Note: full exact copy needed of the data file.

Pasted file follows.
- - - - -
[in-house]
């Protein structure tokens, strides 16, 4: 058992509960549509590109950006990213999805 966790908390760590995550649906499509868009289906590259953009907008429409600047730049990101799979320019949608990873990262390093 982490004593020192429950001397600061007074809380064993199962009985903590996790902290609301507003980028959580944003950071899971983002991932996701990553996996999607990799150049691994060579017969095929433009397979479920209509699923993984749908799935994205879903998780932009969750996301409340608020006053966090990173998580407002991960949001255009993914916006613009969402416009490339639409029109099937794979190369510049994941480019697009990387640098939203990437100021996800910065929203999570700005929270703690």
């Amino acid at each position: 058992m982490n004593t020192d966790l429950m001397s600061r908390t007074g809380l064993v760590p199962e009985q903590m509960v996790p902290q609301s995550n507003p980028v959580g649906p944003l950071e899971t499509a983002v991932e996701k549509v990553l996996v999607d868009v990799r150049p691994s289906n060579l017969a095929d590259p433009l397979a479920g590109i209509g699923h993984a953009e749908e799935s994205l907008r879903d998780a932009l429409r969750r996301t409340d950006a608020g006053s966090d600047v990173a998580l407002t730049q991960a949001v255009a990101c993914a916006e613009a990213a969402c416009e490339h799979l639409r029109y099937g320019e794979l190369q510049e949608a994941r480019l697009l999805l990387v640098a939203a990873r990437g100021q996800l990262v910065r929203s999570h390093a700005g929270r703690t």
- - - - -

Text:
[in-house]
């Protein structure tokens, strides 16, 4: 058992509960549509590109950006990213999805 966790908390760590995550649906499509868009289906590259953009907008429409600047730049990101799979320019949608990873990262390093 982490004593020192429950001397600061007074809380064993199962009985903590996790902290609301507003980028959580944003950071899971983002991932996701990553996996999607990799150049691994060579017969095929433009397979479920209509699923993984749908799935994205879903998780932009969750996301409340608020006053966090990173998580407002991960949001255009993914916006613009969402416009490339639409029109099937794979190369510049994941480019697009990387640098939203990437100021996800910065929203999570700005929270703690």
């Amino acid at each position: 058992m982490n004593t020192d966790l429950m001397s600061r908390t007074g809380l064993v760590p199962e009985q903590m509960v996790p902290q609301s995550n507003p980028v959580g649906p944003l950071e899971t499509a983002v991932e996701k549509v990553l996996v999607d868009v990799r150049p691994s289906n060579l017969a095929d590259p433009l397979a479920g590109i209509g699923h993984a953009e749908e799935s994205l907008r879903d998780a932009l429409r969750r996301t409340d950006a608020g006053s966090d600047v990173a998580l407002t730049q991960a949001v255009a990101c993914a916006e613009a990213a969402c416009e490339h799979l639409r029109y099937g320019e794979l190369q510049e949608a994941r480019l697009l999805l990387v640098a939203a990873r990437g100021q996800l990262v910065r929203s999570h390093a700005g929270r703690t």